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Motorcycle Flasher Issue

Discussion in 'Sensors and Actuators' started by gturbo7, Oct 27, 2012.

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  1. Mongrel Shark

    Mongrel Shark

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    Jun 6, 2012
    LOL. Chris My click click switch hypothesis is probably good though.
    Most people don't seem to want to know how stuff works. The logic seems to go like this:
    Its about the same size as a relay. looks a little like one, sounds a lot like one. stuf turns on or off every time it clicks. Works just like a relay. Must be a relay of some kind.

    That seems to be good enough for most people.

    While I figured you knew how it worked more than I, I found the link helpful and enlightening. I learned something. Including two new names for a flasher cam... Both of which are more descriptive. I didn't find much helpful stuff when I googled bi-metal switch, or half a dozen other things. like flasher relay, So I mentioned another descriptive name for the device. I posed the link, A, so as to have less to debate, B, So any others could learn as I did, should they have the need or want.. As it was about the only one on google that actually described how it worked.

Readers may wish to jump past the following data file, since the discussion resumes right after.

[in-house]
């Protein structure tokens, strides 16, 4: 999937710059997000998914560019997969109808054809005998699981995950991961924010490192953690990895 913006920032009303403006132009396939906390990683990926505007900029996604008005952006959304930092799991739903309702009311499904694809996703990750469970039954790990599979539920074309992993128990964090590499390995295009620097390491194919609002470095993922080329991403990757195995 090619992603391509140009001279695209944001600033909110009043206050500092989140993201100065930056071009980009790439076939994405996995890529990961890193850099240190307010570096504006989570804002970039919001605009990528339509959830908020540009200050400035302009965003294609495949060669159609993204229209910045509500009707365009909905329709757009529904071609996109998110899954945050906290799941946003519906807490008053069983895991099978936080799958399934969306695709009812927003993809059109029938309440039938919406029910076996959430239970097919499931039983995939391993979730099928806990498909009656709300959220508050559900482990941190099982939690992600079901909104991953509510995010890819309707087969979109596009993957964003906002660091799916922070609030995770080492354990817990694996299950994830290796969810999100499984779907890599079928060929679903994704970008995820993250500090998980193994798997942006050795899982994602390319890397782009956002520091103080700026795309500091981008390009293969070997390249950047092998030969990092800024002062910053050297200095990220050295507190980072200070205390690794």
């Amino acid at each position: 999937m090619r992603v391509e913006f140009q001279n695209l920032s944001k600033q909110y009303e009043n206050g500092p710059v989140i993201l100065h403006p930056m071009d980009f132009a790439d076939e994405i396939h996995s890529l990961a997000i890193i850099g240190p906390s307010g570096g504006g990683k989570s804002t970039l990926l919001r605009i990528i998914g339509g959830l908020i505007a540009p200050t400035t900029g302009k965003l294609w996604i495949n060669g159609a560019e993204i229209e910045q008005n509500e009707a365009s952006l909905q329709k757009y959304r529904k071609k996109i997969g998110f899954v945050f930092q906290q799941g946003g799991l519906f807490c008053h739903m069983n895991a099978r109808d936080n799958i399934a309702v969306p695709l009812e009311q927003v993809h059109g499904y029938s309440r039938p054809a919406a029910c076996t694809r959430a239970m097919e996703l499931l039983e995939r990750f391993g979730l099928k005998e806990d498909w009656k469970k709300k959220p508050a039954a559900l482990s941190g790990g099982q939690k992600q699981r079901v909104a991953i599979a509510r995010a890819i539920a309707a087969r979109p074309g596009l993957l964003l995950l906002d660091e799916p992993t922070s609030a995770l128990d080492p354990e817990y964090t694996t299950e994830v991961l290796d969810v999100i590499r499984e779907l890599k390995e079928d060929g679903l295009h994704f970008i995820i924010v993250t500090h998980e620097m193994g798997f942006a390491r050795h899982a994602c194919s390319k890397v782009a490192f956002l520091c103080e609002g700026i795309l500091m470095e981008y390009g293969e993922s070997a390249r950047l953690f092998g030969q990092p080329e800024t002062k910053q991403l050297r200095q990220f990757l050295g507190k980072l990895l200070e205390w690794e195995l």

2. Mongrel Shark

    Mongrel Shark

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    Jun 6, 2012
    Coca cola. Isn't that what I just said?


    I'll repeat myself anyway.

    Perhaps it make more sense now I added the other bracket?

    The article you linked to seems to say the same thing. 90% of the interference in vehicles is em not r. Radio interference is mostly used in that page as an example for laypeople that don't understand Em theory.

    Again I repeat

    .

    In this case ditch the old solid core wires (HV leads, and the blinkers which may have1/2/3 or more core strands but are probably solid) and look into a less interfering hv driver for the spark. This will most likely result in fuel savings, as well as possibly sort out other electrical problems the bike may have.

    Its a common fix. Many people stick with the old coil as long as they can then wonder why they did after fitting a quality aftermarket one, designed for the system, which pretty much improves everything. Maybe even more power from less fuel. Modern electronics can do wonders for old magnetos.
     
  3. CDRIVE

    CDRIVE Hauling 10' pipe on a Trek Shift3

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    May 8, 2012
    Not to beat the subject to death, but it's worth noting that Marconi's transmitter was in fact a spark transmitter. I listen to AM radio because I'm a political hound. I know when a thunderstorm is approaching long before it's on top of me. I also know when my neighbor cranks up his Harley. ;)

    Come to think of it, I know when he starts the Harley even when my radio is off! :D

    Chris
     
  4. Mongrel Shark

    Mongrel Shark

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    Jun 6, 2012